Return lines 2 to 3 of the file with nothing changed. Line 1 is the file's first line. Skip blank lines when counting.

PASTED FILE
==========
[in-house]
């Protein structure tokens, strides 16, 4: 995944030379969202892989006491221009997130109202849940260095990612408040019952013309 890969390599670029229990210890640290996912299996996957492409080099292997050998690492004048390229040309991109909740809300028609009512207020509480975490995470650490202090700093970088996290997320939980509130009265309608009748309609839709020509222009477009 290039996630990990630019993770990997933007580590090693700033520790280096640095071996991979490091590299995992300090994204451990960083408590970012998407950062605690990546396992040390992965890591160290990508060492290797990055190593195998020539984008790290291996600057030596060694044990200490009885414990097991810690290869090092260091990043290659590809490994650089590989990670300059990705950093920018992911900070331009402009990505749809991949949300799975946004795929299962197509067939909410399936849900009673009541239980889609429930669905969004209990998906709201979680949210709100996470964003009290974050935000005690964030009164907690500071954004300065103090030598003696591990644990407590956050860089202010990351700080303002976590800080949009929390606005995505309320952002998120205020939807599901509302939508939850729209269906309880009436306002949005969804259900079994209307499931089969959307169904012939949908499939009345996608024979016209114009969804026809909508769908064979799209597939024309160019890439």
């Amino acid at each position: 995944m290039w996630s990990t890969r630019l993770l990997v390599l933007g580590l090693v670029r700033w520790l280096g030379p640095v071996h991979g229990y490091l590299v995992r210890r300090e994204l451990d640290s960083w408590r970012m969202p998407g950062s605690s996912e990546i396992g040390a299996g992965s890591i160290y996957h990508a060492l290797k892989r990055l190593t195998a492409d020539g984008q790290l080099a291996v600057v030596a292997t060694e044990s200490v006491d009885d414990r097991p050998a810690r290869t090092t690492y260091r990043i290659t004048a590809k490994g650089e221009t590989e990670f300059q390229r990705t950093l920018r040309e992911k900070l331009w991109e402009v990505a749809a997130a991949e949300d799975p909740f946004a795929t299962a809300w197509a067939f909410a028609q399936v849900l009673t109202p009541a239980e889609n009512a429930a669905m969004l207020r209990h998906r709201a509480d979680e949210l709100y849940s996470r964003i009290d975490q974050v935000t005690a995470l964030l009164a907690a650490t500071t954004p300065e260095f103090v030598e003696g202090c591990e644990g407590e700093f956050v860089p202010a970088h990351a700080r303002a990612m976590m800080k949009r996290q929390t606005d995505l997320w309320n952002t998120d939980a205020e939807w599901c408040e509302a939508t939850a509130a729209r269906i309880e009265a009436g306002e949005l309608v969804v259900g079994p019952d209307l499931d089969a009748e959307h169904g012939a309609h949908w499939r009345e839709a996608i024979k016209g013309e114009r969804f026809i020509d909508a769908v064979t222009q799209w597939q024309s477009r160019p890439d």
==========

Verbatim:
């Protein structure tokens, strides 16, 4: 995944030379969202892989006491221009997130109202849940260095990612408040019952013309 890969390599670029229990210890640290996912299996996957492409080099292997050998690492004048390229040309991109909740809300028609009512207020509480975490995470650490202090700093970088996290997320939980509130009265309608009748309609839709020509222009477009 290039996630990990630019993770990997933007580590090693700033520790280096640095071996991979490091590299995992300090994204451990960083408590970012998407950062605690990546396992040390992965890591160290990508060492290797990055190593195998020539984008790290291996600057030596060694044990200490009885414990097991810690290869090092260091990043290659590809490994650089590989990670300059990705950093920018992911900070331009402009990505749809991949949300799975946004795929299962197509067939909410399936849900009673009541239980889609429930669905969004209990998906709201979680949210709100996470964003009290974050935000005690964030009164907690500071954004300065103090030598003696591990644990407590956050860089202010990351700080303002976590800080949009929390606005995505309320952002998120205020939807599901509302939508939850729209269906309880009436306002949005969804259900079994209307499931089969959307169904012939949908499939009345996608024979016209114009969804026809909508769908064979799209597939024309160019890439």
């Amino acid at each position: 995944m290039w996630s990990t890969r630019l993770l990997v390599l933007g580590l090693v670029r700033w520790l280096g030379p640095v071996h991979g229990y490091l590299v995992r210890r300090e994204l451990d640290s960083w408590r970012m969202p998407g950062s605690s996912e990546i396992g040390a299996g992965s890591i160290y996957h990508a060492l290797k892989r990055l190593t195998a492409d020539g984008q790290l080099a291996v600057v030596a292997t060694e044990s200490v006491d009885d414990r097991p050998a810690r290869t090092t690492y260091r990043i290659t004048a590809k490994g650089e221009t590989e990670f300059q390229r990705t950093l920018r040309e992911k900070l331009w991109e402009v990505a749809a997130a991949e949300d799975p909740f946004a795929t299962a809300w197509a067939f909410a028609q399936v849900l009673t109202p009541a239980e889609n009512a429930a669905m969004l207020r209990h998906r709201a509480d979680e949210l709100y849940s996470r964003i009290d975490q974050v935000t005690a995470l964030l009164a907690a650490t500071t954004p300065e260095f103090v030598e003696g202090c591990e644990g407590e700093f956050v860089p202010a970088h990351a700080r303002a990612m976590m800080k949009r996290q929390t606005d995505l997320w309320n952002t998120d939980a205020e939807w599901c408040e509302a939508t939850a509130a729209r269906i309880e009265a009436g306002e949005l309608v969804v259900g079994p019952d209307l499931d089969a009748e959307h169904g012939a309609h949908w499939r009345e839709a996608i024979k016209g013309e114009r969804f026809i020509d909508a769908v064979t222009q799209w597939q024309s477009r160019p890439d």